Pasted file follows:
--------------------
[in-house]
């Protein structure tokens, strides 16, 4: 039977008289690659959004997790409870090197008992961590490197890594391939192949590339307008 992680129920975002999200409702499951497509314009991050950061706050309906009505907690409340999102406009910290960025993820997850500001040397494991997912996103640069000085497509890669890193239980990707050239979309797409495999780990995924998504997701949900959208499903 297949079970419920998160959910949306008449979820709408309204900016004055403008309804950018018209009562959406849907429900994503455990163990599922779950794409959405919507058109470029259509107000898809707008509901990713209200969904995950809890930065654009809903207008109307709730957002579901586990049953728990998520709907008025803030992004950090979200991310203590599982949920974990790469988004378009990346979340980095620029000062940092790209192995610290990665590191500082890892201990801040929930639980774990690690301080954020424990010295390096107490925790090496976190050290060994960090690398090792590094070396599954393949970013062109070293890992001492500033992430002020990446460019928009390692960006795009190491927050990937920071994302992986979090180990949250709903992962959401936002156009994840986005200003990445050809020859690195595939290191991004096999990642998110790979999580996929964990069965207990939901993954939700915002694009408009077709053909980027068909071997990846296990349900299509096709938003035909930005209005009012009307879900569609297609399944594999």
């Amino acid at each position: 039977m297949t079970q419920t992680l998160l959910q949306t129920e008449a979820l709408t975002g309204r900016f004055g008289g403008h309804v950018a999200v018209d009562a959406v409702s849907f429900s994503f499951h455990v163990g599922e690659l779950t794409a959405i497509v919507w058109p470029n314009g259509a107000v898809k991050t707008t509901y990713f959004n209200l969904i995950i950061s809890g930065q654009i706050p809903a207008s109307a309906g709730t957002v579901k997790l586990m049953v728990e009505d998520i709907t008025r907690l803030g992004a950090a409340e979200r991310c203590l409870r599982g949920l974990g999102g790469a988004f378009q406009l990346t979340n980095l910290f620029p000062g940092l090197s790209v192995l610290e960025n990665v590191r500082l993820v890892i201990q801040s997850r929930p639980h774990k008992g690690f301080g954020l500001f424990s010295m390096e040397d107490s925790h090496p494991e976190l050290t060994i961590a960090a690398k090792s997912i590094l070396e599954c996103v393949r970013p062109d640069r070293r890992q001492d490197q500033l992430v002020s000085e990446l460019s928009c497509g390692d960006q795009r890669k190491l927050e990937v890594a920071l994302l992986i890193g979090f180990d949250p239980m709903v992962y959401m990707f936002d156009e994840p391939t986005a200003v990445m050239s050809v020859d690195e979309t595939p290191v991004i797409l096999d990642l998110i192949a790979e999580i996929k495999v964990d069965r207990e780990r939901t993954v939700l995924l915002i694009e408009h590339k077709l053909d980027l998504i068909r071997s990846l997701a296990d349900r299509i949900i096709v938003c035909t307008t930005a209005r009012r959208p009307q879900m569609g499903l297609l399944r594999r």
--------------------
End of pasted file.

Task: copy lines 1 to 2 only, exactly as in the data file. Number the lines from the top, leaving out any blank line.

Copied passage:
[in-house]
């Protein structure tokens, strides 16, 4: 039977008289690659959004997790409870090197008992961590490197890594391939192949590339307008 992680129920975002999200409702499951497509314009991050950061706050309906009505907690409340999102406009910290960025993820997850500001040397494991997912996103640069000085497509890669890193239980990707050239979309797409495999780990995924998504997701949900959208499903 297949079970419920998160959910949306008449979820709408309204900016004055403008309804950018018209009562959406849907429900994503455990163990599922779950794409959405919507058109470029259509107000898809707008509901990713209200969904995950809890930065654009809903207008109307709730957002579901586990049953728990998520709907008025803030992004950090979200991310203590599982949920974990790469988004378009990346979340980095620029000062940092790209192995610290990665590191500082890892201990801040929930639980774990690690301080954020424990010295390096107490925790090496976190050290060994960090690398090792590094070396599954393949970013062109070293890992001492500033992430002020990446460019928009390692960006795009190491927050990937920071994302992986979090180990949250709903992962959401936002156009994840986005200003990445050809020859690195595939290191991004096999990642998110790979999580996929964990069965207990939901993954939700915002694009408009077709053909980027068909071997990846296990349900299509096709938003035909930005209005009012009307879900569609297609399944594999």